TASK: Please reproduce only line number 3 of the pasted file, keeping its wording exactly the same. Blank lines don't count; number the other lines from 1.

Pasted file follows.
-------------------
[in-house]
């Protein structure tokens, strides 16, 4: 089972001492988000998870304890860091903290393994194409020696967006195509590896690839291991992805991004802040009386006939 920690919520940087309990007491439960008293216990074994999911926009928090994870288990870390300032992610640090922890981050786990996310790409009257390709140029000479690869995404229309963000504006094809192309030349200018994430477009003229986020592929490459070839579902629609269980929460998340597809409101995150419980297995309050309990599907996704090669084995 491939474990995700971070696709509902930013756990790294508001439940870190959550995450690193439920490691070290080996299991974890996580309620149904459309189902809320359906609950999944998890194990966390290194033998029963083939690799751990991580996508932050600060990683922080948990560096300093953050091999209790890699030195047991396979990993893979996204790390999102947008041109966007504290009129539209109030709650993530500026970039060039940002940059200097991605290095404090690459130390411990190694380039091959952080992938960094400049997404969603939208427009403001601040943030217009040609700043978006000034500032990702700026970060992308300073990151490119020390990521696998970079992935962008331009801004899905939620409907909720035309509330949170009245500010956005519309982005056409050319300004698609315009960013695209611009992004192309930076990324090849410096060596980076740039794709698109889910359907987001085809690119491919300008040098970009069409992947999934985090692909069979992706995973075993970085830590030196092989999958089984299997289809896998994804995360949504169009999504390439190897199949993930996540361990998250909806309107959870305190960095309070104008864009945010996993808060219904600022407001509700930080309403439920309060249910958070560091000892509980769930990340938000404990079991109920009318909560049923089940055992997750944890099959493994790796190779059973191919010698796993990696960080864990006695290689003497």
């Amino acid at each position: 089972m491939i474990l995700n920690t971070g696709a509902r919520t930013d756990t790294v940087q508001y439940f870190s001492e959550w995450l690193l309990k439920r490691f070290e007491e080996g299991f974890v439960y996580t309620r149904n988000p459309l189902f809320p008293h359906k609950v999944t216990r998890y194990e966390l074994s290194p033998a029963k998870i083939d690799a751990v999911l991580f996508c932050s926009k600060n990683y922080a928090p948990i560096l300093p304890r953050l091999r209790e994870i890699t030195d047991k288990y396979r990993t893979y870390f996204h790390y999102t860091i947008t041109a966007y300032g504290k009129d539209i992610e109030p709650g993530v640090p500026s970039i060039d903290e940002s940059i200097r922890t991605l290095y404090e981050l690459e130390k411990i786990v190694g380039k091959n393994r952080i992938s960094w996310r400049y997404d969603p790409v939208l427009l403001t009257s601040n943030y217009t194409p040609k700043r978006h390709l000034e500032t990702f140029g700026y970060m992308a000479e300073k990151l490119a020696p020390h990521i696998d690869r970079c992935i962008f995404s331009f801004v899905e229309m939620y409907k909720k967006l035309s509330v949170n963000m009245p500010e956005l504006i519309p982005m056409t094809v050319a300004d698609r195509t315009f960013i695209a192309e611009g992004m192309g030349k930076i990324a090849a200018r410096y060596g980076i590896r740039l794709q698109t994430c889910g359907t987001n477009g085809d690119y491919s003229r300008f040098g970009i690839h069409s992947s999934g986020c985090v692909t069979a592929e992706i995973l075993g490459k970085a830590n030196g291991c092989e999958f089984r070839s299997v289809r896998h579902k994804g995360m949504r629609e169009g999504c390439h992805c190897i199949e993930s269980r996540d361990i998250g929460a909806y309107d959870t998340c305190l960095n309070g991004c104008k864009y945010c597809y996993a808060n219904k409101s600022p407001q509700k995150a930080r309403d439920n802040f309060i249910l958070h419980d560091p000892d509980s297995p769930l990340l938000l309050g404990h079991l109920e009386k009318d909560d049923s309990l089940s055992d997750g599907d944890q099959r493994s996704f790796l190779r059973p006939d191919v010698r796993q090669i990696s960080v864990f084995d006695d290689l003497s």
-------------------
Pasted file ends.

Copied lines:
């Amino acid at each position: 089972m491939i474990l995700n920690t971070g696709a509902r919520t930013d756990t790294v940087q508001y439940f870190s001492e959550w995450l690193l309990k439920r490691f070290e007491e080996g299991f974890v439960y996580t309620r149904n988000p459309l189902f809320p008293h359906k609950v999944t216990r998890y194990e966390l074994s290194p033998a029963k998870i083939d690799a751990v999911l991580f996508c932050s926009k600060n990683y922080a928090p948990i560096l300093p304890r953050l091999r209790e994870i890699t030195d047991k288990y396979r990993t893979y870390f996204h790390y999102t860091i947008t041109a966007y300032g504290k009129d539209i992610e109030p709650g993530v640090p500026s970039i060039d903290e940002s940059i200097r922890t991605l290095y404090e981050l690459e130390k411990i786990v190694g380039k091959n393994r952080i992938s960094w996310r400049y997404d969603p790409v939208l427009l403001t009257s601040n943030y217009t194409p040609k700043r978006h390709l000034e500032t990702f140029g700026y970060m992308a000479e300073k990151l490119a020696p020390h990521i696998d690869r970079c992935i962008f995404s331009f801004v899905e229309m939620y409907k909720k967006l035309s509330v949170n963000m009245p500010e956005l504006i519309p982005m056409t094809v050319a300004d698609r195509t315009f960013i695209a192309e611009g992004m192309g030349k930076i990324a090849a200018r410096y060596g980076i590896r740039l794709q698109t994430c889910g359907t987001n477009g085809d690119y491919s003229r300008f040098g970009i690839h069409s992947s999934g986020c985090v692909t069979a592929e992706i995973l075993g490459k970085a830590n030196g291991c092989e999958f089984r070839s299997v289809r896998h579902k994804g995360m949504r629609e169009g999504c390439h992805c190897i199949e993930s269980r996540d361990i998250g929460a909806y309107d959870t998340c305190l960095n309070g991004c104008k864009y945010c597809y996993a808060n219904k409101s600022p407001q509700k995150a930080r309403d439920n802040f309060i249910l958070h419980d560091p000892d509980s297995p769930l990340l938000l309050g404990h079991l109920e009386k009318d909560d049923s309990l089940s055992d997750g599907d944890q099959r493994s996704f790796l190779r059973p006939d191919v010698r796993q090669i990696s960080v864990f084995d006695d290689l003497s």